Some Thanksgiving classics are as good as Thanksgiving. A time for warm affections, deep appreciation, abundant food ... and recrimination.
At least that's the way Hollywood, in cynical or comedic mood, has regarded the holiday in recent years. Which has meant some golden moments at the bijou, minus most of the cloying sentimentality that seems to afflict so many Christmas films. Here's our choices for some of the most entertaining and occasionally thought provoking Thanksgiving-themed pictures of the last 20 years.
Begin with 'Hannah and Her Sisters' (1986), a somewhat atypical comic outing from Woody Allen about three siblings (Mia Farrow, Barbara Hershey, and Oscar-winner Dianne Wiest) who meet each week to commiserate over their lives and loves. Michael Caine, who also walked away with an Academy Award, is joined by Allen, Max Von Sydow, Carrie Fisher, Lloyd Nolan and Maureen O'Sullivan in an impeccable cast. Allen's Oscar-winning screenplay mixes equal parts angst, humor, neurosis and poignancy.
A more offbeat variant on how fraught Thanksgiving reunions can be is 'Home for the Holidays' (1995), wherein a beleaguered single mom (Holly Hunter) who's just lost her job has to go home to her dysfunctional family while her teenage daughter (Claire Danes) remains home with amorous intent. With a dad (Charles Durning) approaching the shores of senility, her mother (Anne Bancroft) embittered and her yuppie sis (Cynthia Stevenson) and brother-in-law (David Strathairn) as obnoxious as ever, she can only take solace that her gay brother (Robert Downey, Jr.) and his guest (Dylan McDermott) will be there.
A much more caustic entry comes from Ang Lee, 'The Ice Storm' (1997). Set in 1973 in tiny New Canaan, Conn., the film deals with a host of social and relationship issues embodied in the problems of a richly drawn cast of characters. Kevin Kline, Sigourney Weaver, Joan Allen and Tobey Maguire top a wonderful ensemble. Suburban malaise personified.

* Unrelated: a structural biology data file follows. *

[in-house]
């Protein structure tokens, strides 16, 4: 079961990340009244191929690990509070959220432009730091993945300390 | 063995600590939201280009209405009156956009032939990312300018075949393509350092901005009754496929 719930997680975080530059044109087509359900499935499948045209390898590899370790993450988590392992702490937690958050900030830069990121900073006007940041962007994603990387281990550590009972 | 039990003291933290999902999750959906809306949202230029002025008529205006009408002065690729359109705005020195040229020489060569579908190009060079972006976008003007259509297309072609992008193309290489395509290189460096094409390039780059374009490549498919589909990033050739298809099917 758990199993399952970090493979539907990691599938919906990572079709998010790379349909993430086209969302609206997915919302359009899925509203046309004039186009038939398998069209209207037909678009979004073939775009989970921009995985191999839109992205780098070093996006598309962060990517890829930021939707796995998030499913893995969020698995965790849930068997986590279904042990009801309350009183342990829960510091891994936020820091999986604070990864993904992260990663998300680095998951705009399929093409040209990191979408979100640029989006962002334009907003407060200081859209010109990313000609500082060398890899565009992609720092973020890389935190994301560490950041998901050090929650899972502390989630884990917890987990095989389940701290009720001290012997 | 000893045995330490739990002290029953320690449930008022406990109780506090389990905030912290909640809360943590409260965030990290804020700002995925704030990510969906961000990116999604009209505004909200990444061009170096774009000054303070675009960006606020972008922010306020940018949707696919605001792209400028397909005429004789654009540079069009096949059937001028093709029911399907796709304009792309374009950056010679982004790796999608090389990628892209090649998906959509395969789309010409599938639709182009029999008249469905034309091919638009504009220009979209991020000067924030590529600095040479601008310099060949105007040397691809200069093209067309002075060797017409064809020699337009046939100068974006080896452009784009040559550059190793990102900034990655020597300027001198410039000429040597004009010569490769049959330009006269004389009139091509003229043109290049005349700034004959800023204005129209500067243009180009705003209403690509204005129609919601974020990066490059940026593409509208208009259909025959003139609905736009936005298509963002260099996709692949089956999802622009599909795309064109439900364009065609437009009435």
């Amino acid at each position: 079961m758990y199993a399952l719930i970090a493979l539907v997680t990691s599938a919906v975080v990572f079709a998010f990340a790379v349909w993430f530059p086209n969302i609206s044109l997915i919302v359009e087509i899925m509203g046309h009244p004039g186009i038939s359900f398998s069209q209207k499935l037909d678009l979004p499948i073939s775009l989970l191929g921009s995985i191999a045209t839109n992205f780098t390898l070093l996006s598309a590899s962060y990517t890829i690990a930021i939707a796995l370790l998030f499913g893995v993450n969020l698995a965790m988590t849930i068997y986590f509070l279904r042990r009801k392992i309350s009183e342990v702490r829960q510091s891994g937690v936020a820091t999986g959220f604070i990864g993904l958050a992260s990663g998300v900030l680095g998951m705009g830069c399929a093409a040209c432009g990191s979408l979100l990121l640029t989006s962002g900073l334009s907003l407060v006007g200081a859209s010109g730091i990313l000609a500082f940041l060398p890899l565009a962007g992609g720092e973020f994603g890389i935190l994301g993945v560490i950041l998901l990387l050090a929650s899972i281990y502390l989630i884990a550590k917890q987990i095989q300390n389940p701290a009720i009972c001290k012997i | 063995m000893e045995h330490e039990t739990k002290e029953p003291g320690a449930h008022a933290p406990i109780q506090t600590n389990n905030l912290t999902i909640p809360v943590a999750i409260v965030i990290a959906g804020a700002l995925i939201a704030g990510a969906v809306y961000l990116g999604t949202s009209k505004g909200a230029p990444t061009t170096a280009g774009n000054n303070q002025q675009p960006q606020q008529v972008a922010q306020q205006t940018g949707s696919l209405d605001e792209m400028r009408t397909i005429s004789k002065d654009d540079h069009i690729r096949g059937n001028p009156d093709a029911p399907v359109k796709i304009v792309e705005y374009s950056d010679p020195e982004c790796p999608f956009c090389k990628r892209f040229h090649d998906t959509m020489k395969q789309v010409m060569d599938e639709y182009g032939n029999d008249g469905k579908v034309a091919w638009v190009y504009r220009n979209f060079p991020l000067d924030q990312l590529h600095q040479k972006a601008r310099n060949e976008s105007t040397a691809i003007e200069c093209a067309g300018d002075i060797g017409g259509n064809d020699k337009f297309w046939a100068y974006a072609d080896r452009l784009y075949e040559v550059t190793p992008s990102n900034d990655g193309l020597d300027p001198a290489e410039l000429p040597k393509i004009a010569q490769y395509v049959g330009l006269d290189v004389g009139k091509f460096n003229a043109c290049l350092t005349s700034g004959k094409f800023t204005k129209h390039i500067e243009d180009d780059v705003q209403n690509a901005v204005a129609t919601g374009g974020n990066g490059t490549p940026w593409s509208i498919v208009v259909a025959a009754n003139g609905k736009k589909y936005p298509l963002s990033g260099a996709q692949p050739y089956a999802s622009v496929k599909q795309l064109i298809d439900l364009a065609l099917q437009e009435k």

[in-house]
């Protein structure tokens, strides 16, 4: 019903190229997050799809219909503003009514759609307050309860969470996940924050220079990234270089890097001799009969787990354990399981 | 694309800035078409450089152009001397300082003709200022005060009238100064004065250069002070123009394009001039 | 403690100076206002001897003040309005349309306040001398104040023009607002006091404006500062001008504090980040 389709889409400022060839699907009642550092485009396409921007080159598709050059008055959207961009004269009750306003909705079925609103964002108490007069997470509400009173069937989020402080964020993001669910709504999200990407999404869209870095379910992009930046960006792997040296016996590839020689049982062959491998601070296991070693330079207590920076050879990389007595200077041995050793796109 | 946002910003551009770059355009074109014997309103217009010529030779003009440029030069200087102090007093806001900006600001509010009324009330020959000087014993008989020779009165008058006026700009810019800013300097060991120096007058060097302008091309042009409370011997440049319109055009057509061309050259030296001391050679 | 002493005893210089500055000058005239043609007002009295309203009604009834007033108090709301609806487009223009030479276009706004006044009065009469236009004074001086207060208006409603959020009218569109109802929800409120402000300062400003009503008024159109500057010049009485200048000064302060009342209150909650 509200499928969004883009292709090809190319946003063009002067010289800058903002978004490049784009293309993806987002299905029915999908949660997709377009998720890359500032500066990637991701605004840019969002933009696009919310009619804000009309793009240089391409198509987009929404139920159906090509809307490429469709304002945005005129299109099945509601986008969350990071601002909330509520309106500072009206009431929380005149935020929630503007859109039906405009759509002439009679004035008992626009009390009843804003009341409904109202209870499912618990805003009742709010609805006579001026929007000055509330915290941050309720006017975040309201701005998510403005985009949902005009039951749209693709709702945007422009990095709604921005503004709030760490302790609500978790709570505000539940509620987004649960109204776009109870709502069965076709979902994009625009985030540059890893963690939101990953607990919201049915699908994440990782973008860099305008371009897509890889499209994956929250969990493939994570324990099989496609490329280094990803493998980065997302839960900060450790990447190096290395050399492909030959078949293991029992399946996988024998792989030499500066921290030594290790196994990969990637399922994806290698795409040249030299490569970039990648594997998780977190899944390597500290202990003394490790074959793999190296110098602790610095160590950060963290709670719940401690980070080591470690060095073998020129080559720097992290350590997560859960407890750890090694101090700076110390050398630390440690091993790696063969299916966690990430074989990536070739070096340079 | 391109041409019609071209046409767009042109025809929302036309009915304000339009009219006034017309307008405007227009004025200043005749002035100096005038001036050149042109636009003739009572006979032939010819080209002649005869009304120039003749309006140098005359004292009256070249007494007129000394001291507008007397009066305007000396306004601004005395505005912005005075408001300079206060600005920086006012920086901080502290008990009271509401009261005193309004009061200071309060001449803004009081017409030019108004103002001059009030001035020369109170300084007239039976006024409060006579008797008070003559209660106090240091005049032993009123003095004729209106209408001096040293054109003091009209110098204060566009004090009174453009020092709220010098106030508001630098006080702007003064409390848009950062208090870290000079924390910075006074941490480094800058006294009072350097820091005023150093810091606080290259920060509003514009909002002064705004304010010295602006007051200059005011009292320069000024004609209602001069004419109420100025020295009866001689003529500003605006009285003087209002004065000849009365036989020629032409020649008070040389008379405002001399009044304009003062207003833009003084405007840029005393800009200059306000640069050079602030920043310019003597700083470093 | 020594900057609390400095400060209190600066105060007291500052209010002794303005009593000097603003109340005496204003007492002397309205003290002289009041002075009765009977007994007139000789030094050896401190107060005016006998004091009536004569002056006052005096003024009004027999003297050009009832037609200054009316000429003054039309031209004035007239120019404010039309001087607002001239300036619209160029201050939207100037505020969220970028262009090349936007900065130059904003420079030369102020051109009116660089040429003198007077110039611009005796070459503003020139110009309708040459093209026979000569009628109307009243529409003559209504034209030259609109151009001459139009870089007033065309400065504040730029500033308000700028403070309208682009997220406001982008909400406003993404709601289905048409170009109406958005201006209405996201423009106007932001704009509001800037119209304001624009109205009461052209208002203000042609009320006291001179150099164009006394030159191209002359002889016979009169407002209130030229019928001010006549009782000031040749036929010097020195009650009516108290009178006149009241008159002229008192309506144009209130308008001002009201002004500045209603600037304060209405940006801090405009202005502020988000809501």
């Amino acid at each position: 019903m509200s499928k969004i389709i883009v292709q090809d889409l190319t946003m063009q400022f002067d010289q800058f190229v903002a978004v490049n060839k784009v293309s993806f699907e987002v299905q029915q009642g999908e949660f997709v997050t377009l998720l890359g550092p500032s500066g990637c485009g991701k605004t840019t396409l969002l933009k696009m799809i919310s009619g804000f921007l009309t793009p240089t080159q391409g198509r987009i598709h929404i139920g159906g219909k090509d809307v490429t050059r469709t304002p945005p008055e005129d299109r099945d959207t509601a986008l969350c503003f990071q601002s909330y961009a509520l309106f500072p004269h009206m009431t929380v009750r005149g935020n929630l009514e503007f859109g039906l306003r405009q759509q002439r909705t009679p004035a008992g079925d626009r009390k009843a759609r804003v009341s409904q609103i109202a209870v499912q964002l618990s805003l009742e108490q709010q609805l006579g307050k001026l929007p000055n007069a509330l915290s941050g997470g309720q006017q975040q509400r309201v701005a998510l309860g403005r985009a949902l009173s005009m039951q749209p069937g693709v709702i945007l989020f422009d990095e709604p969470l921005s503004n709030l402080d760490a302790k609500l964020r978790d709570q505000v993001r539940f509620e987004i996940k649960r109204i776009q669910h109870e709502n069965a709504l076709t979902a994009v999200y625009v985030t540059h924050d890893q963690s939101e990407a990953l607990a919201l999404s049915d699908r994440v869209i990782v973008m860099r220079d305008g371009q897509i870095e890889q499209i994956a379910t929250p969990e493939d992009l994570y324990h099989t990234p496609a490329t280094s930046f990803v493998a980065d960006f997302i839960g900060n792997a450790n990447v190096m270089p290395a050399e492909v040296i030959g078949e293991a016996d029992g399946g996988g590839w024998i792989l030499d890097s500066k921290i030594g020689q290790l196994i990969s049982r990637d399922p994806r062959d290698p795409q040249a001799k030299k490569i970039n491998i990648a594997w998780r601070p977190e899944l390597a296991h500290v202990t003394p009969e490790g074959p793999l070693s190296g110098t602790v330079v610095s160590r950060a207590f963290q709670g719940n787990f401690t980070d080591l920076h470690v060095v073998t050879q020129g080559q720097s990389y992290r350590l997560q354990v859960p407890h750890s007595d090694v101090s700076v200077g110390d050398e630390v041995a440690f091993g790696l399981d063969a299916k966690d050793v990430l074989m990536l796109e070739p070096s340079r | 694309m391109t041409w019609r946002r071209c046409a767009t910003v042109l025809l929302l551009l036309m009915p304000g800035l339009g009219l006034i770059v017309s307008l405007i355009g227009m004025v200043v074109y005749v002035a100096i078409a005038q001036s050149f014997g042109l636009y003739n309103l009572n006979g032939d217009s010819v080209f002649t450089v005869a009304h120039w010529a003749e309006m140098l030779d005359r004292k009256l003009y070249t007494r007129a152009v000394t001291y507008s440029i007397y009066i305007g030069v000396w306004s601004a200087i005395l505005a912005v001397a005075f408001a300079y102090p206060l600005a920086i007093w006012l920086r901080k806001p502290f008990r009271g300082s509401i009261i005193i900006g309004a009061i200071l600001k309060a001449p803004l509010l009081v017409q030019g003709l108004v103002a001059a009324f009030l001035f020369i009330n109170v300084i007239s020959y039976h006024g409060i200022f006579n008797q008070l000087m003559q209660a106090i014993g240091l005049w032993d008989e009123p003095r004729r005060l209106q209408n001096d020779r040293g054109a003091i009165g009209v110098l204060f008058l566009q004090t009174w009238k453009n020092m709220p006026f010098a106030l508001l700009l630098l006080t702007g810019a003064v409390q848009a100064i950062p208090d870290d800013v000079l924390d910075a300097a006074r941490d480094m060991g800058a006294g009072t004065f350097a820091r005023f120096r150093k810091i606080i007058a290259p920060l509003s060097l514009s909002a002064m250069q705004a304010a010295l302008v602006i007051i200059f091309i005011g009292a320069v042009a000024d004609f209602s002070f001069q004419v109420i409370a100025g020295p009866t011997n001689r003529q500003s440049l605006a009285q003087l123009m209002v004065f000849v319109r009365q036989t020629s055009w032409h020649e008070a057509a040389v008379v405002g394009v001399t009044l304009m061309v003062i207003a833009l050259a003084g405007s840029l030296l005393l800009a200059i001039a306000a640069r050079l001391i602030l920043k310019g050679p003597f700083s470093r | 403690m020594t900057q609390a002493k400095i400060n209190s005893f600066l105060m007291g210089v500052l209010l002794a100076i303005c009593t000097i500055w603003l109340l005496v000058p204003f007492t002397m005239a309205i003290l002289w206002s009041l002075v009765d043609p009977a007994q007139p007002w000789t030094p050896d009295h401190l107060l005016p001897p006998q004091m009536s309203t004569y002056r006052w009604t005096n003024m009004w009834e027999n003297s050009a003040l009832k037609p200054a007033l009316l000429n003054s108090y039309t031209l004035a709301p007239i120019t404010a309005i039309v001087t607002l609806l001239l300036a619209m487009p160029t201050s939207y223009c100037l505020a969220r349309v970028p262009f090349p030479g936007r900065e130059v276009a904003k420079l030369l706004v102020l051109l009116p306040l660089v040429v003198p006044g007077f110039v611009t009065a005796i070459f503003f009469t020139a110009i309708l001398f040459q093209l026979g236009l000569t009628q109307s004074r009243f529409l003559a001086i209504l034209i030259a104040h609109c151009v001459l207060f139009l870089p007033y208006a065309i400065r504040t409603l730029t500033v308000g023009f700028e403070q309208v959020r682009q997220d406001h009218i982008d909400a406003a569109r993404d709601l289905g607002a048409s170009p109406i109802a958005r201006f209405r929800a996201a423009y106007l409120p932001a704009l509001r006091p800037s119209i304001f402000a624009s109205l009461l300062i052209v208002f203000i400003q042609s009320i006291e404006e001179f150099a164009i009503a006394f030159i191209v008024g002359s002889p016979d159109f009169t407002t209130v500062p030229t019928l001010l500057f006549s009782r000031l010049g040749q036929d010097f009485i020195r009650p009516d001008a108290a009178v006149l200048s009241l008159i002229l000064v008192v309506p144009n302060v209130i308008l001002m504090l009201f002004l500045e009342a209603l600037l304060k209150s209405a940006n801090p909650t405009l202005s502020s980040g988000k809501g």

One of Paul Newman's most endearing performances, and a fine one by Bruce Willis, too, highlight 'Nobody's Fool' (1994), a moody but winning film peopled with memorable characters and situations. Jessica Tandy, in her next-to-last role, and Melanie Griffith also shine in this unexpected pleasure of a movie.
Others worthy of a visit on video are 'Scent of a Woman' (1992), notable mainly for Al Pacino's dynamic Oscar-winning role; 'The Daytrippers' (1996) with Hope Davis, Stanley Tucci, Parker Posey and Liev Schreiber; 'The House of Yes' (1997), again starring Ms. Posey (and Geneviève Bujold); and 'Planes, Trains and Automobiles' (1987) sporting good chemistry between Steve Martin and John Candy.
One to avoid: 'The Myth of Fingerprints' (1997), a WASPy waste of talent in Roy Scheider and Julianne Moore. All cliche, no bite.
The Jordan Rules
Usually when an entire genre becomes a motion picture franchise, as it did with 'Star Wars,' the Indiana Jones movies and the 'Lord of the Rings' trilogy, legions of imitators jump on board to cash in while the register is still making music.
Charleston novelist Robert Jordan's massive, imaginative 'Wheel of Time' fantasy series, among the most heralded ever penned, is so richly conceived and detailed it might have seemed an impossibility to film ? before Peter Jackson proved making well-realized fantasies on a large scale could be achieved.
With this month's release of 'Knife of Dreams,' the 11th and final installment in Jordan's epic saga (a 12th book, 'New Spring,' served as a prequel), one wonders again: What are the chances? Could another prodigious fantasy succeed on screen so soon after one swept the Oscars?
Jordan's realm, wherein 'the war between Light and Shadow is fought every day,' has been a publishing phenomenon. Would fans like to see it be a cinematic one as well?
The Charleston IMAX enjoys a South Carolina exclusive on 'The Polar Express 3D,' a reprise of last year's 'experimental' Christmas film starring Tom Hanks. The inaugural feature film to be converted into IMAX 3D, the film is based on the classic Caldecott award-winning children's book written by Chris Van Allsburg.
Directed by Robert Zemeckis, it employed a superimposition technique combining computer graphics and stop-motion photography to meld realism and fantasy.
Bits and pieces
Director and star Tommy Lee Jones already has earned a bunch of festival-circuit awards for the much-praised but little-seen 'Three Burials of Melquiades Estrada,' which reunites Jones with his 'Coal Miner's Daughter' co-star Levon Helm (late of The Band). The great cinematographer Chris Menges is a major contributor. ... Robert De Niro will star in director Barry Levinson's 'What Just Happened?' ... Bad box office news: males ages 13-25, ever more focused on video games and other gizmos, are declining as Hollywood's bread and butter. They saw 24 percent fewer films in the theater this past summer. ... Writer-director Neil Jordan's 'Breakfast on Pluto,' which harbors a taste for the absurd, also celebrates the power of the imagination. Cillian Murphy (the chilling bad boy of 'Batman Begins') stars in the lead, with Brendan Gleeson, Liam Neeson and Stephen Rea.